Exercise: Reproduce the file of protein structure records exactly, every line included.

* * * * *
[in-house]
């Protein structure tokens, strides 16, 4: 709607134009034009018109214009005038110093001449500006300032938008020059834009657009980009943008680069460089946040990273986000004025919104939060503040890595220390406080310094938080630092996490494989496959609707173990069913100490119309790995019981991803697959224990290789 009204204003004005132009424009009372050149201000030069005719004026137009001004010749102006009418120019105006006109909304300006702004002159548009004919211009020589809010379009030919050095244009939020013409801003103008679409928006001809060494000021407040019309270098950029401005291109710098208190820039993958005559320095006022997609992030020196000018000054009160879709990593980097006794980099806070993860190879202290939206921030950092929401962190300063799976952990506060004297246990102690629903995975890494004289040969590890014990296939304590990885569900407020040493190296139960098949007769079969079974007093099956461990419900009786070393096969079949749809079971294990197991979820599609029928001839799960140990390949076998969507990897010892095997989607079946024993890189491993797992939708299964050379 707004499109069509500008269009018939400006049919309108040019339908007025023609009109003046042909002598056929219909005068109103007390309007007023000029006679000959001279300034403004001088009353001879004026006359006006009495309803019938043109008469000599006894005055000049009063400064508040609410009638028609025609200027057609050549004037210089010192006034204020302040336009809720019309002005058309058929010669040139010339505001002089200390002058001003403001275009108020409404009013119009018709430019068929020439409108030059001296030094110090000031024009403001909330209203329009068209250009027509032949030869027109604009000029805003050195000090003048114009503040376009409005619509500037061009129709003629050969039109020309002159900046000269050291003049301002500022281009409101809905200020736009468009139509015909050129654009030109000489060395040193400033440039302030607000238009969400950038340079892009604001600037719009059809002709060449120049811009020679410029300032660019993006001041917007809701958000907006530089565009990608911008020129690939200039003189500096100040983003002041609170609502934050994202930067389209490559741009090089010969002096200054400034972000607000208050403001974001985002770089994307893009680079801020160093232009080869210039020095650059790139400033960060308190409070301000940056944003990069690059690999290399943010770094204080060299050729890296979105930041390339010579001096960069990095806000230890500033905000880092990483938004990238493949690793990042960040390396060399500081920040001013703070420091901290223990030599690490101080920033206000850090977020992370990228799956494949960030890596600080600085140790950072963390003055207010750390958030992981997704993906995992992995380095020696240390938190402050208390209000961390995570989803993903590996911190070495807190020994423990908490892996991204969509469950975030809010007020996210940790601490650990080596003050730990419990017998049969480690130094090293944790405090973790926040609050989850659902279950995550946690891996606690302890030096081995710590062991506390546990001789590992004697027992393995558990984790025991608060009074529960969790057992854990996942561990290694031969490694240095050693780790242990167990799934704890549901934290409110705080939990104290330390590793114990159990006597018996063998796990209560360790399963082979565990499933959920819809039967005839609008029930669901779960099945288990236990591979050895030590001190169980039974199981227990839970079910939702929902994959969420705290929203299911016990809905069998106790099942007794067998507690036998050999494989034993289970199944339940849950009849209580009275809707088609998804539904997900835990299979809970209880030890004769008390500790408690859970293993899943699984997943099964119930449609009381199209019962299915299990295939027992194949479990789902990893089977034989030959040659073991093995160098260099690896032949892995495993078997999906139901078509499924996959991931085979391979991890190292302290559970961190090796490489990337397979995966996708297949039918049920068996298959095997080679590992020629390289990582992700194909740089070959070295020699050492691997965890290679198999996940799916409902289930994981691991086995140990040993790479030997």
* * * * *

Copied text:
[in-house]
């Protein structure tokens, strides 16, 4: 709607134009034009018109214009005038110093001449500006300032938008020059834009657009980009943008680069460089946040990273986000004025919104939060503040890595220390406080310094938080630092996490494989496959609707173990069913100490119309790995019981991803697959224990290789 009204204003004005132009424009009372050149201000030069005719004026137009001004010749102006009418120019105006006109909304300006702004002159548009004919211009020589809010379009030919050095244009939020013409801003103008679409928006001809060494000021407040019309270098950029401005291109710098208190820039993958005559320095006022997609992030020196000018000054009160879709990593980097006794980099806070993860190879202290939206921030950092929401962190300063799976952990506060004297246990102690629903995975890494004289040969590890014990296939304590990885569900407020040493190296139960098949007769079969079974007093099956461990419900009786070393096969079949749809079971294990197991979820599609029928001839799960140990390949076998969507990897010892095997989607079946024993890189491993797992939708299964050379 707004499109069509500008269009018939400006049919309108040019339908007025023609009109003046042909002598056929219909005068109103007390309007007023000029006679000959001279300034403004001088009353001879004026006359006006009495309803019938043109008469000599006894005055000049009063400064508040609410009638028609025609200027057609050549004037210089010192006034204020302040336009809720019309002005058309058929010669040139010339505001002089200390002058001003403001275009108020409404009013119009018709430019068929020439409108030059001296030094110090000031024009403001909330209203329009068209250009027509032949030869027109604009000029805003050195000090003048114009503040376009409005619509500037061009129709003629050969039109020309002159900046000269050291003049301002500022281009409101809905200020736009468009139509015909050129654009030109000489060395040193400033440039302030607000238009969400950038340079892009604001600037719009059809002709060449120049811009020679410029300032660019993006001041917007809701958000907006530089565009990608911008020129690939200039003189500096100040983003002041609170609502934050994202930067389209490559741009090089010969002096200054400034972000607000208050403001974001985002770089994307893009680079801020160093232009080869210039020095650059790139400033960060308190409070301000940056944003990069690059690999290399943010770094204080060299050729890296979105930041390339010579001096960069990095806000230890500033905000880092990483938004990238493949690793990042960040390396060399500081920040001013703070420091901290223990030599690490101080920033206000850090977020992370990228799956494949960030890596600080600085140790950072963390003055207010750390958030992981997704993906995992992995380095020696240390938190402050208390209000961390995570989803993903590996911190070495807190020994423990908490892996991204969509469950975030809010007020996210940790601490650990080596003050730990419990017998049969480690130094090293944790405090973790926040609050989850659902279950995550946690891996606690302890030096081995710590062991506390546990001789590992004697027992393995558990984790025991608060009074529960969790057992854990996942561990290694031969490694240095050693780790242990167990799934704890549901934290409110705080939990104290330390590793114990159990006597018996063998796990209560360790399963082979565990499933959920819809039967005839609008029930669901779960099945288990236990591979050895030590001190169980039974199981227990839970079910939702929902994959969420705290929203299911016990809905069998106790099942007794067998507690036998050999494989034993289970199944339940849950009849209580009275809707088609998804539904997900835990299979809970209880030890004769008390500790408690859970293993899943699984997943099964119930449609009381199209019962299915299990295939027992194949479990789902990893089977034989030959040659073991093995160098260099690896032949892995495993078997999906139901078509499924996959991931085979391979991890190292302290559970961190090796490489990337397979995966996708297949039918049920068996298959095997080679590992020629390289990582992700194909740089070959070295020699050492691997965890290679198999996940799916409902289930994981691991086995140990040993790479030997």